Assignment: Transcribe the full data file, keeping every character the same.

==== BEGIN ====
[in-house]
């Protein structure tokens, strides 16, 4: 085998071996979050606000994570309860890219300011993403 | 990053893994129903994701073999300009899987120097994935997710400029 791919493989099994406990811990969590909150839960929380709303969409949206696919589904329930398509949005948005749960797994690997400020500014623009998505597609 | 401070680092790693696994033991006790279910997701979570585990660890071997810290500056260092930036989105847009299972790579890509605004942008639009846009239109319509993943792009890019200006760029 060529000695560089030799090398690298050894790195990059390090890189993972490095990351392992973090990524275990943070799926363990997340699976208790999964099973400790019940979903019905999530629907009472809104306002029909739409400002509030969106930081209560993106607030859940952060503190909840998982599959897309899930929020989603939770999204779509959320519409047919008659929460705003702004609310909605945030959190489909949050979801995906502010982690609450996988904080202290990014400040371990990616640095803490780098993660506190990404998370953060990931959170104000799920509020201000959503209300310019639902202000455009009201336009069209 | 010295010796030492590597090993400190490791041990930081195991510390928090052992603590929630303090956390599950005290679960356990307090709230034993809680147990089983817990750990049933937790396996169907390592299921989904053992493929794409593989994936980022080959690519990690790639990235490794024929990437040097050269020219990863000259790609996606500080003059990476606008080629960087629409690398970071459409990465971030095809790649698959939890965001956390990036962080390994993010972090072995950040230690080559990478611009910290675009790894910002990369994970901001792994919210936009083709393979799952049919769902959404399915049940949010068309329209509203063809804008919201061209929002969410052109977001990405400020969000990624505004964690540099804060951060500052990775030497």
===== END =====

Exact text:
[in-house]
């Protein structure tokens, strides 16, 4: 085998071996979050606000994570309860890219300011993403 | 990053893994129903994701073999300009899987120097994935997710400029 791919493989099994406990811990969590909150839960929380709303969409949206696919589904329930398509949005948005749960797994690997400020500014623009998505597609 | 401070680092790693696994033991006790279910997701979570585990660890071997810290500056260092930036989105847009299972790579890509605004942008639009846009239109319509993943792009890019200006760029 060529000695560089030799090398690298050894790195990059390090890189993972490095990351392992973090990524275990943070799926363990997340699976208790999964099973400790019940979903019905999530629907009472809104306002029909739409400002509030969106930081209560993106607030859940952060503190909840998982599959897309899930929020989603939770999204779509959320519409047919008659929460705003702004609310909605945030959190489909949050979801995906502010982690609450996988904080202290990014400040371990990616640095803490780098993660506190990404998370953060990931959170104000799920509020201000959503209300310019639902202000455009009201336009069209 | 010295010796030492590597090993400190490791041990930081195991510390928090052992603590929630303090956390599950005290679960356990307090709230034993809680147990089983817990750990049933937790396996169907390592299921989904053992493929794409593989994936980022080959690519990690790639990235490794024929990437040097050269020219990863000259790609996606500080003059990476606008080629960087629409690398970071459409990465971030095809790649698959939890965001956390990036962080390994993010972090072995950040230690080559990478611009910290675009790894910002990369994970901001792994919210936009083709393979799952049919769902959404399915049940949010068309329209509203063809804008919201061209929002969410052109977001990405400020969000990624505004964690540099804060951060500052990775030497």